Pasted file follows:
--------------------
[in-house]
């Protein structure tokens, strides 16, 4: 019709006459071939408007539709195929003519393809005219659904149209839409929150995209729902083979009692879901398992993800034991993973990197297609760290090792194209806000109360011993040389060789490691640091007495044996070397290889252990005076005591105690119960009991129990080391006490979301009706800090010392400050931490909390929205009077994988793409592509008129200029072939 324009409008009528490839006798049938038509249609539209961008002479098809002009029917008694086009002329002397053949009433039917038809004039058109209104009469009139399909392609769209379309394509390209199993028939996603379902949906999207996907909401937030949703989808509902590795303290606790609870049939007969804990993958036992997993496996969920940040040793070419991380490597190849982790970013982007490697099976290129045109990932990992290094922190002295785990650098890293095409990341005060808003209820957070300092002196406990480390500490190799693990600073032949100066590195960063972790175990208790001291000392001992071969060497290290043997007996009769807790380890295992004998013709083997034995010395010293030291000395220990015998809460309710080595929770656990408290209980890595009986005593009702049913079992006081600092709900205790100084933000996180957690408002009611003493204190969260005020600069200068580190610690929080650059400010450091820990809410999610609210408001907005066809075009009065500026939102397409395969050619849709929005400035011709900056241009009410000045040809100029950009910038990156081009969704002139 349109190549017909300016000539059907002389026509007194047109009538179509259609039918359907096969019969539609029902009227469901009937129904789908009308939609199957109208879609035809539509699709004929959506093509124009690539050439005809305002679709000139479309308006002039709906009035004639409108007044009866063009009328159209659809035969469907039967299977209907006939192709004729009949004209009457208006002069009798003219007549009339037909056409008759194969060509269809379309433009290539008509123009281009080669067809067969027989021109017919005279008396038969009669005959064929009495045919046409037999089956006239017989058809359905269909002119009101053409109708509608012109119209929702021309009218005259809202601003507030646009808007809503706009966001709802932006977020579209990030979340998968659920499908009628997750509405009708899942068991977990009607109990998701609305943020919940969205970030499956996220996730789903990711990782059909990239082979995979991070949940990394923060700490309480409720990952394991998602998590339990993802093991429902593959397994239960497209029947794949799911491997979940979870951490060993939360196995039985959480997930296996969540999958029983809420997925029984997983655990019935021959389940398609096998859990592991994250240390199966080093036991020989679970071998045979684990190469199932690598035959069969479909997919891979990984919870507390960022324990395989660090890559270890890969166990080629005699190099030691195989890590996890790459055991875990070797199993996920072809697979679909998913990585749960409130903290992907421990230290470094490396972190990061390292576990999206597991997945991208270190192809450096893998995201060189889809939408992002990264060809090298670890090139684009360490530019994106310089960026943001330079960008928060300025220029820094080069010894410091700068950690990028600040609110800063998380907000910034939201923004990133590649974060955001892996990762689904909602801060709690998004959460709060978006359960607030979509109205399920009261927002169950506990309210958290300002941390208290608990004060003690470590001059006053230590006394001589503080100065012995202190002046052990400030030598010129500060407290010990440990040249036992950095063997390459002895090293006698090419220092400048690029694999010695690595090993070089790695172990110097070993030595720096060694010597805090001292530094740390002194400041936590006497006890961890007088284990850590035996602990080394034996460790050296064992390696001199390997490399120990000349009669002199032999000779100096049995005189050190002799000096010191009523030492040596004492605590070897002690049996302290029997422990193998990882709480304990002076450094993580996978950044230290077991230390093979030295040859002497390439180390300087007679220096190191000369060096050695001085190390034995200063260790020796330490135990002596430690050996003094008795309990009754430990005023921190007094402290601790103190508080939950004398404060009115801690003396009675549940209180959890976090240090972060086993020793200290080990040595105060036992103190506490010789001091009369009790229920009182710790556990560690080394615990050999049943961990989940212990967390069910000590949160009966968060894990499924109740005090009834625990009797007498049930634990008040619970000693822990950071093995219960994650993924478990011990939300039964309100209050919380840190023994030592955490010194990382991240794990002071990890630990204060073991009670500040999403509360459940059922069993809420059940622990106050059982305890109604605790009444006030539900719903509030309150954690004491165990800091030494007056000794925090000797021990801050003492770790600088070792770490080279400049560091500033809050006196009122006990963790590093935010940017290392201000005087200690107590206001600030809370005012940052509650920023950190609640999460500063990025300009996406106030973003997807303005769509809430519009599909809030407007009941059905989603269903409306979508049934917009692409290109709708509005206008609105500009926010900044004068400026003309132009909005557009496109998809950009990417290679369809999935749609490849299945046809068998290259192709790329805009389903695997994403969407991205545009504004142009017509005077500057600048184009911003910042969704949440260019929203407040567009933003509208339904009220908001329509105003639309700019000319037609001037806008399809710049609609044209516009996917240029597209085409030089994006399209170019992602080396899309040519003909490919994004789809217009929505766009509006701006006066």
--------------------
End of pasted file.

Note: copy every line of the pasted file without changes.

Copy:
[in-house]
């Protein structure tokens, strides 16, 4: 019709006459071939408007539709195929003519393809005219659904149209839409929150995209729902083979009692879901398992993800034991993973990197297609760290090792194209806000109360011993040389060789490691640091007495044996070397290889252990005076005591105690119960009991129990080391006490979301009706800090010392400050931490909390929205009077994988793409592509008129200029072939 324009409008009528490839006798049938038509249609539209961008002479098809002009029917008694086009002329002397053949009433039917038809004039058109209104009469009139399909392609769209379309394509390209199993028939996603379902949906999207996907909401937030949703989808509902590795303290606790609870049939007969804990993958036992997993496996969920940040040793070419991380490597190849982790970013982007490697099976290129045109990932990992290094922190002295785990650098890293095409990341005060808003209820957070300092002196406990480390500490190799693990600073032949100066590195960063972790175990208790001291000392001992071969060497290290043997007996009769807790380890295992004998013709083997034995010395010293030291000395220990015998809460309710080595929770656990408290209980890595009986005593009702049913079992006081600092709900205790100084933000996180957690408002009611003493204190969260005020600069200068580190610690929080650059400010450091820990809410999610609210408001907005066809075009009065500026939102397409395969050619849709929005400035011709900056241009009410000045040809100029950009910038990156081009969704002139 349109190549017909300016000539059907002389026509007194047109009538179509259609039918359907096969019969539609029902009227469901009937129904789908009308939609199957109208879609035809539509699709004929959506093509124009690539050439005809305002679709000139479309308006002039709906009035004639409108007044009866063009009328159209659809035969469907039967299977209907006939192709004729009949004209009457208006002069009798003219007549009339037909056409008759194969060509269809379309433009290539008509123009281009080669067809067969027989021109017919005279008396038969009669005959064929009495045919046409037999089956006239017989058809359905269909002119009101053409109708509608012109119209929702021309009218005259809202601003507030646009808007809503706009966001709802932006977020579209990030979340998968659920499908009628997750509405009708899942068991977990009607109990998701609305943020919940969205970030499956996220996730789903990711990782059909990239082979995979991070949940990394923060700490309480409720990952394991998602998590339990993802093991429902593959397994239960497209029947794949799911491997979940979870951490060993939360196995039985959480997930296996969540999958029983809420997925029984997983655990019935021959389940398609096998859990592991994250240390199966080093036991020989679970071998045979684990190469199932690598035959069969479909997919891979990984919870507390960022324990395989660090890559270890890969166990080629005699190099030691195989890590996890790459055991875990070797199993996920072809697979679909998913990585749960409130903290992907421990230290470094490396972190990061390292576990999206597991997945991208270190192809450096893998995201060189889809939408992002990264060809090298670890090139684009360490530019994106310089960026943001330079960008928060300025220029820094080069010894410091700068950690990028600040609110800063998380907000910034939201923004990133590649974060955001892996990762689904909602801060709690998004959460709060978006359960607030979509109205399920009261927002169950506990309210958290300002941390208290608990004060003690470590001059006053230590006394001589503080100065012995202190002046052990400030030598010129500060407290010990440990040249036992950095063997390459002895090293006698090419220092400048690029694999010695690595090993070089790695172990110097070993030595720096060694010597805090001292530094740390002194400041936590006497006890961890007088284990850590035996602990080394034996460790050296064992390696001199390997490399120990000349009669002199032999000779100096049995005189050190002799000096010191009523030492040596004492605590070897002690049996302290029997422990193998990882709480304990002076450094993580996978950044230290077991230390093979030295040859002497390439180390300087007679220096190191000369060096050695001085190390034995200063260790020796330490135990002596430690050996003094008795309990009754430990005023921190007094402290601790103190508080939950004398404060009115801690003396009675549940209180959890976090240090972060086993020793200290080990040595105060036992103190506490010789001091009369009790229920009182710790556990560690080394615990050999049943961990989940212990967390069910000590949160009966968060894990499924109740005090009834625990009797007498049930634990008040619970000693822990950071093995219960994650993924478990011990939300039964309100209050919380840190023994030592955490010194990382991240794990002071990890630990204060073991009670500040999403509360459940059922069993809420059940622990106050059982305890109604605790009444006030539900719903509030309150954690004491165990800091030494007056000794925090000797021990801050003492770790600088070792770490080279400049560091500033809050006196009122006990963790590093935010940017290392201000005087200690107590206001600030809370005012940052509650920023950190609640999460500063990025300009996406106030973003997807303005769509809430519009599909809030407007009941059905989603269903409306979508049934917009692409290109709708509005206008609105500009926010900044004068400026003309132009909005557009496109998809950009990417290679369809999935749609490849299945046809068998290259192709790329805009389903695997994403969407991205545009504004142009017509005077500057600048184009911003910042969704949440260019929203407040567009933003509208339904009220908001329509105003639309700019000319037609001037806008399809710049609609044209516009996917240029597209085409030089994006399209170019992602080396899309040519003909490919994004789809217009929505766009509006701006006066």